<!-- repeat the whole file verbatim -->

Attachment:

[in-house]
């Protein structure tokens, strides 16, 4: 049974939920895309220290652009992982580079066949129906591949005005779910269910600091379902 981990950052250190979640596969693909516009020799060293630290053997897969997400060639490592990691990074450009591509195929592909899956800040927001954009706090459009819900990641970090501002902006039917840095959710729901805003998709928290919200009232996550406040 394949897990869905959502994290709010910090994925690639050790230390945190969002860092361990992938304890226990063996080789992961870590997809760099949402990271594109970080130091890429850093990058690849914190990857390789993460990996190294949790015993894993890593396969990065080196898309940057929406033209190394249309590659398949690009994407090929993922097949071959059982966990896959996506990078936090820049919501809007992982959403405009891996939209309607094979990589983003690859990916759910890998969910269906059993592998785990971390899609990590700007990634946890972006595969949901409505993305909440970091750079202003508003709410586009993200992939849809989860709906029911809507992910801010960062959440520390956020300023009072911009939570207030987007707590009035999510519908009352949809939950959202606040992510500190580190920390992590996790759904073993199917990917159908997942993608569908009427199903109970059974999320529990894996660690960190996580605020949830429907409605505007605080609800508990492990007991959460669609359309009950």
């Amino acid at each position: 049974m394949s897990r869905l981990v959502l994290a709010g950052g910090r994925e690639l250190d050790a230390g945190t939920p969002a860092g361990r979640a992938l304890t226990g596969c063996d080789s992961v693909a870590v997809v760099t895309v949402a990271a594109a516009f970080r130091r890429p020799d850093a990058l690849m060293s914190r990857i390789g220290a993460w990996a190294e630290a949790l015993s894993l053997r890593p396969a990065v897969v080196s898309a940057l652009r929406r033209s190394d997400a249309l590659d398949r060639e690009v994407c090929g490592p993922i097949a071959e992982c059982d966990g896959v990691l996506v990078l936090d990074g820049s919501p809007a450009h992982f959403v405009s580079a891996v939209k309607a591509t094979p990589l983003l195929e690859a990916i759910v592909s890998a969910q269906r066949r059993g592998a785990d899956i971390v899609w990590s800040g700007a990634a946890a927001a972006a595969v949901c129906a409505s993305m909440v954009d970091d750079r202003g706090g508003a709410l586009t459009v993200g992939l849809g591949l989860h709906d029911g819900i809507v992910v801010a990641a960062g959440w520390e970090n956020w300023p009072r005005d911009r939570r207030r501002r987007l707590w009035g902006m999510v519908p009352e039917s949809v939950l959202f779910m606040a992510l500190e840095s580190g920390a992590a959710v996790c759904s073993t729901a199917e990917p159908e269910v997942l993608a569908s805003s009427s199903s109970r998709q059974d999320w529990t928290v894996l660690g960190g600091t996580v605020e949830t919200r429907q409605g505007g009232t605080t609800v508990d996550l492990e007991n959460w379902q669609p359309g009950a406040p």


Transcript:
[in-house]
């Protein structure tokens, strides 16, 4: 049974939920895309220290652009992982580079066949129906591949005005779910269910600091379902 981990950052250190979640596969693909516009020799060293630290053997897969997400060639490592990691990074450009591509195929592909899956800040927001954009706090459009819900990641970090501002902006039917840095959710729901805003998709928290919200009232996550406040 394949897990869905959502994290709010910090994925690639050790230390945190969002860092361990992938304890226990063996080789992961870590997809760099949402990271594109970080130091890429850093990058690849914190990857390789993460990996190294949790015993894993890593396969990065080196898309940057929406033209190394249309590659398949690009994407090929993922097949071959059982966990896959996506990078936090820049919501809007992982959403405009891996939209309607094979990589983003690859990916759910890998969910269906059993592998785990971390899609990590700007990634946890972006595969949901409505993305909440970091750079202003508003709410586009993200992939849809989860709906029911809507992910801010960062959440520390956020300023009072911009939570207030987007707590009035999510519908009352949809939950959202606040992510500190580190920390992590996790759904073993199917990917159908997942993608569908009427199903109970059974999320529990894996660690960190996580605020949830429907409605505007605080609800508990492990007991959460669609359309009950």
């Amino acid at each position: 049974m394949s897990r869905l981990v959502l994290a709010g950052g910090r994925e690639l250190d050790a230390g945190t939920p969002a860092g361990r979640a992938l304890t226990g596969c063996d080789s992961v693909a870590v997809v760099t895309v949402a990271a594109a516009f970080r130091r890429p020799d850093a990058l690849m060293s914190r990857i390789g220290a993460w990996a190294e630290a949790l015993s894993l053997r890593p396969a990065v897969v080196s898309a940057l652009r929406r033209s190394d997400a249309l590659d398949r060639e690009v994407c090929g490592p993922i097949a071959e992982c059982d966990g896959v990691l996506v990078l936090d990074g820049s919501p809007a450009h992982f959403v405009s580079a891996v939209k309607a591509t094979p990589l983003l195929e690859a990916i759910v592909s890998a969910q269906r066949r059993g592998a785990d899956i971390v899609w990590s800040g700007a990634a946890a927001a972006a595969v949901c129906a409505s993305m909440v954009d970091d750079r202003g706090g508003a709410l586009t459009v993200g992939l849809g591949l989860h709906d029911g819900i809507v992910v801010a990641a960062g959440w520390e970090n956020w300023p009072r005005d911009r939570r207030r501002r987007l707590w009035g902006m999510v519908p009352e039917s949809v939950l959202f779910m606040a992510l500190e840095s580190g920390a992590a959710v996790c759904s073993t729901a199917e990917p159908e269910v997942l993608a569908s805003s009427s199903s109970r998709q059974d999320w529990t928290v894996l660690g960190g600091t996580v605020e949830t919200r429907q409605g505007g009232t605080t609800v508990d996550l492990e007991n959460w379902q669609p359309g009950a406040p």